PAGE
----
Councils set to expand use of sweeping powers to police transport areas


Caerphilly could follow in the footsteps of Hillingdon and use sweeping new behaviour orders to police council and public transport areas.

The Anti-social Behaviour, Crime and Policing Act 2014 enables local authorities to impose conditions on how public areas are used.

The new Public Spaces Protection Orders (PSPO) can prohibit a wider range of behaviours than various earlier orders and anyone breaching a PSPO can be fined up to £1,000, although offenders in Caerphilly are likely to be given fixed penalty notices for £100 by council wardens or police.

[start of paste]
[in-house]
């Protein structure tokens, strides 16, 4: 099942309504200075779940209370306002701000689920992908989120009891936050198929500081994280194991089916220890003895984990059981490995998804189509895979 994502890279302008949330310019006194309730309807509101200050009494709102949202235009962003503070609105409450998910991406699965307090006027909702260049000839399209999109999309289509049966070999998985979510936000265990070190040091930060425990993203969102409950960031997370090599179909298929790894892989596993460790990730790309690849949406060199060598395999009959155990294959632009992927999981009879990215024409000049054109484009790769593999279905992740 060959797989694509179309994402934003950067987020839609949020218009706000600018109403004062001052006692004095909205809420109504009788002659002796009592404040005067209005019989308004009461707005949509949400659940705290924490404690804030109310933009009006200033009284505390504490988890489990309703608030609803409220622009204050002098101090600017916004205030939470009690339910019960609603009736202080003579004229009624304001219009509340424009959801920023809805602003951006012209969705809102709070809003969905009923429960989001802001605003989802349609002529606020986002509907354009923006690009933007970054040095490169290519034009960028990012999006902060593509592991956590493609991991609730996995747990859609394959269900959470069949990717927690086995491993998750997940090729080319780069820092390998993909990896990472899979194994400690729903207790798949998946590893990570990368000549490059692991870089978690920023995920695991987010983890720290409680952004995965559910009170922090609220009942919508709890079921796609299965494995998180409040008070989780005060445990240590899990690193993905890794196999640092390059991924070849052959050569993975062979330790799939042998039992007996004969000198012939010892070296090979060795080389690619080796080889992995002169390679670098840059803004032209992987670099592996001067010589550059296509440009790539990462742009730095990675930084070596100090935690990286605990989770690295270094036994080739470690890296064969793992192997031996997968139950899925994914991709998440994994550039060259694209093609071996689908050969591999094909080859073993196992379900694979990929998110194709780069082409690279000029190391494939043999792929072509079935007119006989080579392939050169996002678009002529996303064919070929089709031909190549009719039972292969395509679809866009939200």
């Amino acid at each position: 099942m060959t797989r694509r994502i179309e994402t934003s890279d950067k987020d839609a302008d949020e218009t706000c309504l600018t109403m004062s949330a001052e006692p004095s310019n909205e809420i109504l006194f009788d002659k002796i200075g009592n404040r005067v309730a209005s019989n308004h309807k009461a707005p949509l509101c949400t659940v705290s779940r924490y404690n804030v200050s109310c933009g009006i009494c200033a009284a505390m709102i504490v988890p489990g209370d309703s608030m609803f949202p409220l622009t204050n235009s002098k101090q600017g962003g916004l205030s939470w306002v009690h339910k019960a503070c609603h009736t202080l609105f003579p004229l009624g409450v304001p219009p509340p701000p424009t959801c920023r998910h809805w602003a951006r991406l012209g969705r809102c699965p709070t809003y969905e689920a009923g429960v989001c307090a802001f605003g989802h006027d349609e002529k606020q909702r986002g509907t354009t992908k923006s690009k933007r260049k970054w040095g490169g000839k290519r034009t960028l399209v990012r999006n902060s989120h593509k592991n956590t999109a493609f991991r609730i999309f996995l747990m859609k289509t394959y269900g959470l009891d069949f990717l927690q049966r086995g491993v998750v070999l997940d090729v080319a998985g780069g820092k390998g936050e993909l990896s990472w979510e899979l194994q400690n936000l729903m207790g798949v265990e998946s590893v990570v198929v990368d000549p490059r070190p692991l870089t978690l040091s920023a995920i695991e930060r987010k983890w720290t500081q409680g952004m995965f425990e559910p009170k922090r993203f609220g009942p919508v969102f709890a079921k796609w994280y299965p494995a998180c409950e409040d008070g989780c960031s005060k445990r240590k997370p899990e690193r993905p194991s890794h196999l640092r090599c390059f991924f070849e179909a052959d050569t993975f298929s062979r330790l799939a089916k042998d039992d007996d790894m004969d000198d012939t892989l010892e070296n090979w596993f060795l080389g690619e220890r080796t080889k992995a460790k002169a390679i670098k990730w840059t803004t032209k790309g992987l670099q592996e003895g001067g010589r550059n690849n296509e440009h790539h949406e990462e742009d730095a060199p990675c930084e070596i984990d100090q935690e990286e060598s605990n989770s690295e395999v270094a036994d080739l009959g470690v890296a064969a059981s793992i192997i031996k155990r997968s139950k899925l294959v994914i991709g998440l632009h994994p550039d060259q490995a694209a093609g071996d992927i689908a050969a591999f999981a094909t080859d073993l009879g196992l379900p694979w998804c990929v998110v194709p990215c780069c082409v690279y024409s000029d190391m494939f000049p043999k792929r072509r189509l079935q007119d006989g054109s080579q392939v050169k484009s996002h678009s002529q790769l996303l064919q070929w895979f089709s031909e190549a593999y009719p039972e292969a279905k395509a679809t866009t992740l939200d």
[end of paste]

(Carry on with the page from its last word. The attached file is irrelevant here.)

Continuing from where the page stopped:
The London Borough of Hillingdon has introduced PSPOs for two car parks in Uxbridge. It prevents people from gathering in groups of two or more unless they are going to or from a parked vehicle or waiting for a bus at a bus stop.

Local police said the car parks were not designed for skateboarding, and the PSPOs would also reduce criminal damage and drug use in the area.

Next week {29th} Caerphilly CBC’s cabinet will consider proposed PSPOs for bus stations in Caerphilly, Bargoed, Blackwood and Nelson and various bus shelters.

Arriva Trains Wales has asked for the Caerphilly order to include the adjacent railway station, to enable British Transport Police to use the new provisions.

‘The evidence suggests that both areas should be treated in the same way,’ said Kathryn Peters, Caerphilly’s community safety manager.

Gwent Police supported a request by Stagecoach for a PSPO to cover a bus stop in a Caerphilly suburb where staff and passengers have experienced problems.

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